At Verne W. Critz Elementary School, students are afforded the opportunity for hands-on activities that require critical thinking skills, problem-solving and collaborative team work. Ms. Cullen, along with the support of Principal Mandy Mazziotti, have furnished the library with engaging products such as PowerClix, Brix, K’nex, Keva, Squigz and IO blocks. The library will soon introduce modular robotics called Cubelets.

During a recent trip to the library, second grade students collaborated to design an incline plane with Keva wood planks, which allowed a ball to travel without falling off-course. Not only did the students use teamwork to design their course, they utilized science, technology, engineering, art and mathematics principles to acquire their results.

Verne W. Critz Elementary School students worked in the school library with Keva wood planks and used STEAM principles

 

Photo courtesy of the South Country Central School District

Town Receives Tree City Growth Award 46

Brookhaven Town Receives Tree City Growth Award from Arbor Day Foundation

Town has earned Tree City Designation for Four Consecutive Years

Farmingville, NY – Brookhaven Town has for the fourth consecutive year been designated a “Tree City USA” by the National Arbor Day Foundation, and in recognition of its ongoing successful tree programs, the Town has this year also earned the “Tree City Growth Award.” Brookhaven spends over $1.4 million per year on community forestry programs. Pictured left to right are New York State DEC Supervising Forester John D. Wernet; Councilman Kevin LaValle; Councilwoman Valerie M. Cartright; Councilwoman Jane Bonner; Supervisor Ed Romaine; Councilman Dan Panico; Councilman Neil Foley; Councilman Michael Loguercio; and Town Clerk Donna Lent.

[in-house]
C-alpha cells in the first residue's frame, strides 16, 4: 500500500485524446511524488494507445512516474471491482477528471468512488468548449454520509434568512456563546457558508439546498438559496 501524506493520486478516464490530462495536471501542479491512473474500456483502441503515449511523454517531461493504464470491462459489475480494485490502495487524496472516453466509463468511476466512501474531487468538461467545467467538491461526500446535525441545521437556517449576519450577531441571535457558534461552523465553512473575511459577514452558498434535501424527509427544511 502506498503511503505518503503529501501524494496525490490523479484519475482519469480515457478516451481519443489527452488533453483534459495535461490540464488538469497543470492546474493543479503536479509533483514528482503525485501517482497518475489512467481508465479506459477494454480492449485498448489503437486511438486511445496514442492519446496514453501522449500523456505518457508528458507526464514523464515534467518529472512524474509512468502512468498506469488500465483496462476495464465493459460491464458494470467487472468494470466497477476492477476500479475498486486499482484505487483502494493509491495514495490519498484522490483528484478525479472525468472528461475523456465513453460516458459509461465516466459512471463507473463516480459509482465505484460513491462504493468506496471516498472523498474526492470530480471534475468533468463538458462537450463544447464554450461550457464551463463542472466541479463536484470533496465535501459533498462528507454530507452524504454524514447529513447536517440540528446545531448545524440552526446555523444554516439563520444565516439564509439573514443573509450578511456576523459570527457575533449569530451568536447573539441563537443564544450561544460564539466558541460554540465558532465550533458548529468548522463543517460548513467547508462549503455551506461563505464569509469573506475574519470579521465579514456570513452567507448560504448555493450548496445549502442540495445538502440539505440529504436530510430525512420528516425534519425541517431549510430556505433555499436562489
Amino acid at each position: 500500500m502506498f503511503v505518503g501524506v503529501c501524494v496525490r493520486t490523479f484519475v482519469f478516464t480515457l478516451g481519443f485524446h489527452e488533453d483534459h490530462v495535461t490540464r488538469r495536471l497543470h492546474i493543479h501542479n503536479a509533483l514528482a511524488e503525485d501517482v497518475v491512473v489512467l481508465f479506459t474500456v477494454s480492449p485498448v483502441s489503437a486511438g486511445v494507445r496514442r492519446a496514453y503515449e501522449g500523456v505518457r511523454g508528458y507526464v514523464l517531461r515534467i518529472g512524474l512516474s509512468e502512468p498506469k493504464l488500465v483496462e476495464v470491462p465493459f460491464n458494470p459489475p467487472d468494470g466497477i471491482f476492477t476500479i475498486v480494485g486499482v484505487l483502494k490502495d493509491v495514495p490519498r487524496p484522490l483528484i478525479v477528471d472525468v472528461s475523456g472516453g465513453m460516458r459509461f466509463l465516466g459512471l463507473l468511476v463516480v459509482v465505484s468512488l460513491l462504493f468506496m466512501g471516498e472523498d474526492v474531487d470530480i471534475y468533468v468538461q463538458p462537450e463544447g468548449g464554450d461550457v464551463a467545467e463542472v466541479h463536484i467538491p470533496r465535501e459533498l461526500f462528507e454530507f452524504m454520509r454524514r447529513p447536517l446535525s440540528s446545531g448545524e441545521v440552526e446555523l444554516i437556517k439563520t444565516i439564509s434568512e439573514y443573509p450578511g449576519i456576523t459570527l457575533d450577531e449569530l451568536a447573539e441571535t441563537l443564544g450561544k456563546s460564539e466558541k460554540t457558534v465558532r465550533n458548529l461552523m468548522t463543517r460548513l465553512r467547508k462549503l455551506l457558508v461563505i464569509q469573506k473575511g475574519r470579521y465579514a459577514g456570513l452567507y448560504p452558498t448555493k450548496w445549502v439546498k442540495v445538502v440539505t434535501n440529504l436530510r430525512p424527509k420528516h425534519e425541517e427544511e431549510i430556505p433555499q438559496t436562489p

Supervisor Romaine said, “I am proud to have the Town recognized as a Tree City USA. We have given away and planted thousands of trees and strictly controlled the clearing of trees across Brookhaven to help protect and preserve the environment. I thank the Arbor Day Foundation for honoring the Town and all the residents who have followed our lead to make Brookhaven a greener place to live.”

Superintendent of Highways Dan Losquadro said, “The preservation of healthy trees is a priority of the Brookhaven Highway Department. In instances when trees were planted too close to the Town Right-Of-Way (ROW) and roots were growing into the roadway, we remove the trees and replace them with street-friendly trees, planted the appropriate distance from the road.”

Tree City USA is a nationwide movement that provides the framework necessary for communities to manage and expand their public trees. According to the Arbor Day Foundation, benefits of a Tree City USA program include:

  • Reduce costs for energy, stormwater management, and erosion control
  • Cut energy consumption by up to 25%
  • Boost property values across your community
  • Build stronger ties to your neighborhood and community

Growth Award

The Tree City USA Growth Award is awarded by the Arbor Day Foundation to recognize higher levels of tree care by participating Tree City USA communities. The Growth Award highlights innovative programs and projects as well as increased commitment of resources for urban forestry. It also provides an opportunity to share new ideas and successes across the country. More information about the Arbor Day Foundation can be found at www.arborday.org.

Growth Awards are given to communities that have earned the Tree City designation for at least two consecutive years and:

  • Engage in education and public relations programs on the importance of planting trees in their community, and
  • Create partnerships with utilities, Green Industry Partners or other organizations
 Photo Courtesy of Town of Brookhaven